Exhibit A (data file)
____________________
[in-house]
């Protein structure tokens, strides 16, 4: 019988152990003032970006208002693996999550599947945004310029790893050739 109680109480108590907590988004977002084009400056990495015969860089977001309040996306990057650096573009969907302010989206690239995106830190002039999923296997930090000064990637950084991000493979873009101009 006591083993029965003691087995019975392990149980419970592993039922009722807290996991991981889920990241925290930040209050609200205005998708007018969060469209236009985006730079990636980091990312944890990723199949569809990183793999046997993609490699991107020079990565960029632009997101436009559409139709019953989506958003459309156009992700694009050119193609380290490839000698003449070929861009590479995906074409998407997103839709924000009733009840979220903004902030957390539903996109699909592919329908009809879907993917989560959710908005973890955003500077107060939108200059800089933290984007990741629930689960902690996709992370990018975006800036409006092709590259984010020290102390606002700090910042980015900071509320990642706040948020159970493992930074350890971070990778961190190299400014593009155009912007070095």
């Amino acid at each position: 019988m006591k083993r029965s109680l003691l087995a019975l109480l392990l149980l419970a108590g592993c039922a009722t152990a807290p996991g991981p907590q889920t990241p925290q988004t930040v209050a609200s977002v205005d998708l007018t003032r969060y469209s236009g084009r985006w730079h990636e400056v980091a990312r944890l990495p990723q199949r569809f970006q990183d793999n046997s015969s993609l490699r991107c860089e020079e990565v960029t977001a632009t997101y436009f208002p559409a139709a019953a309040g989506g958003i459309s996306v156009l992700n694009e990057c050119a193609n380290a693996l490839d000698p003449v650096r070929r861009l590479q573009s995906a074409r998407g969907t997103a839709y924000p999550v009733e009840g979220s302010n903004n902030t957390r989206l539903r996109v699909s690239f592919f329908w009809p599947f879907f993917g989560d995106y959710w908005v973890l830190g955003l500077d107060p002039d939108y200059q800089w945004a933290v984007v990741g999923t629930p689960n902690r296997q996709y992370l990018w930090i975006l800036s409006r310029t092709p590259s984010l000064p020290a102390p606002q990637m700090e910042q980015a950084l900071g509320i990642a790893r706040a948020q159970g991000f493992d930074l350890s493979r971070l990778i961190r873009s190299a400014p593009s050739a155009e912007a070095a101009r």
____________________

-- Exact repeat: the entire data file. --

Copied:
[in-house]
């Protein structure tokens, strides 16, 4: 019988152990003032970006208002693996999550599947945004310029790893050739 109680109480108590907590988004977002084009400056990495015969860089977001309040996306990057650096573009969907302010989206690239995106830190002039999923296997930090000064990637950084991000493979873009101009 006591083993029965003691087995019975392990149980419970592993039922009722807290996991991981889920990241925290930040209050609200205005998708007018969060469209236009985006730079990636980091990312944890990723199949569809990183793999046997993609490699991107020079990565960029632009997101436009559409139709019953989506958003459309156009992700694009050119193609380290490839000698003449070929861009590479995906074409998407997103839709924000009733009840979220903004902030957390539903996109699909592919329908009809879907993917989560959710908005973890955003500077107060939108200059800089933290984007990741629930689960902690996709992370990018975006800036409006092709590259984010020290102390606002700090910042980015900071509320990642706040948020159970493992930074350890971070990778961190190299400014593009155009912007070095």
């Amino acid at each position: 019988m006591k083993r029965s109680l003691l087995a019975l109480l392990l149980l419970a108590g592993c039922a009722t152990a807290p996991g991981p907590q889920t990241p925290q988004t930040v209050a609200s977002v205005d998708l007018t003032r969060y469209s236009g084009r985006w730079h990636e400056v980091a990312r944890l990495p990723q199949r569809f970006q990183d793999n046997s015969s993609l490699r991107c860089e020079e990565v960029t977001a632009t997101y436009f208002p559409a139709a019953a309040g989506g958003i459309s996306v156009l992700n694009e990057c050119a193609n380290a693996l490839d000698p003449v650096r070929r861009l590479q573009s995906a074409r998407g969907t997103a839709y924000p999550v009733e009840g979220s302010n903004n902030t957390r989206l539903r996109v699909s690239f592919f329908w009809p599947f879907f993917g989560d995106y959710w908005v973890l830190g955003l500077d107060p002039d939108y200059q800089w945004a933290v984007v990741g999923t629930p689960n902690r296997q996709y992370l990018w930090i975006l800036s409006r310029t092709p590259s984010l000064p020290a102390p606002q990637m700090e910042q980015a950084l900071g509320i990642a790893r706040a948020q159970g991000f493992d930074l350890s493979r971070l990778i961190r873009s190299a400014p593009s050739a155009e912007a070095a101009r």